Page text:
Treating times and temperatures will also vary widely depending upon various factors, including the nature and concentration of the monomer and/or acid. Generally, temperatures in the range of about 50° C. to about 100° C. are suitable, and temperatures above the boiling point of the treating solution are undesirable. In any event, the temperature should not be so high as to melt or otherwise deteriorate the structural shape of the polymer solid.
However, consistent with the avoidance of graft polymerization and retention of the essential structural shape of the polymer, it is preferred to use as high a temperature as possible below the boiling point of the solution in order to minimize the required time of treatment. Hence, where the monomer is acrylamide and the acid is hydrochloric, a treating temperature of about 95° C. to about 100° C. is preferred. At this temperature, the treatment may be carried out satisfactorily in about one hour. Of course, with higher concentrations of acrylamide and hydrochloric acid, lower treatment temperatures and/or shorter treatment times may be possible, but such modifications will be obvious to those skilled in the art from routine experimentation based upon the present disclosure.
Those of ordinary skill in the art will recognize that the proper extent of treatment can be determined by detecting the onset of homopolymerization of the monomer in the treatment solution. That is, since graft polymerization is normally accompanied or preceded by homopolymerization of the monomer, which appears as a precipitate or cloudiness in the treatment solution, the formation of homopolymers should be avoided. Of course, while the present invention seeks to obtain essentially single molecule additions of the monomer to the polymer chains, it will be understood that there will inevitably be some amounts of graft dimerization and/or trimerization on the polyamides and in the treatment solution. Theoretically, there should be a maximum addition of one molecule to every six units of the polymer chain in the case of nylon 6,6 or nylon 6. However, accurate determinations of the exact numbers of additions are difficult on a simple weight basis since nylon picks up about 5 percent water, and the total addition of monomer to polymer is generally too small to measure, and in one case was measured as less than 0.03 percent by weight.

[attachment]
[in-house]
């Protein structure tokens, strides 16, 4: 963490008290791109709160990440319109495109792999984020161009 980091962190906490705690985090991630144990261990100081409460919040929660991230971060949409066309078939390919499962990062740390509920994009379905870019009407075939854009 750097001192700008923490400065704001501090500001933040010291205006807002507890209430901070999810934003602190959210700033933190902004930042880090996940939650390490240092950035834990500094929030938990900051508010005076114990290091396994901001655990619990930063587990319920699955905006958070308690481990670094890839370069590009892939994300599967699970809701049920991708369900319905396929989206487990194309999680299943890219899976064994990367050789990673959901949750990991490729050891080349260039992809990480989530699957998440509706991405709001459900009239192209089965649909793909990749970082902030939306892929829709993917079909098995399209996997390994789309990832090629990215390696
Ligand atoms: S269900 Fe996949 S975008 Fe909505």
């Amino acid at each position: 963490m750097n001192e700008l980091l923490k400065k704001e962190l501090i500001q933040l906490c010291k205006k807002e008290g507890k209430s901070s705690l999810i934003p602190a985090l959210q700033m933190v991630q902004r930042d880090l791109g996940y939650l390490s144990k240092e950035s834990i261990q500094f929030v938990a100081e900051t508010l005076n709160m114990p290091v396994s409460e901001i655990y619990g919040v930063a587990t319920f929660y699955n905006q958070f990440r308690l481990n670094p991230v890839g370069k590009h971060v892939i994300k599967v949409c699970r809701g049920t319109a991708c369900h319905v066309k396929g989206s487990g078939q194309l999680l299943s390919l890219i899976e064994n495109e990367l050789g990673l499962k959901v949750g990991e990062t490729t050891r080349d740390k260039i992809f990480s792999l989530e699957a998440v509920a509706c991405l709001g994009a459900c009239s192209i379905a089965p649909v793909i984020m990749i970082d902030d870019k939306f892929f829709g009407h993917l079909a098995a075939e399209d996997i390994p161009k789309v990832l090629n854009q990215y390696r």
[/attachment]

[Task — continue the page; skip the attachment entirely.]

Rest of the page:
The treatment process of the present invention may be carried out at any desired stage of the processing of the polymer structure and by any suitable means after the formation of the polymer solid to be treated. For example, in the case of the treatment of polymer filaments the treatment of the present invention may be carried out at any time from the drawing of the fibers to the complement of the finished product. For example, the treatment could be combined with one of the rinsing cycles for the filaments or the knitted fabric, or as a separate treatment before, during or after scouring of the filaments or fabric. Preferably, the treatment is carried out prior to the dyeing of the filaments or fabric in order to take advantage of the improved dye receptivity of the polymer as a result of the treatment.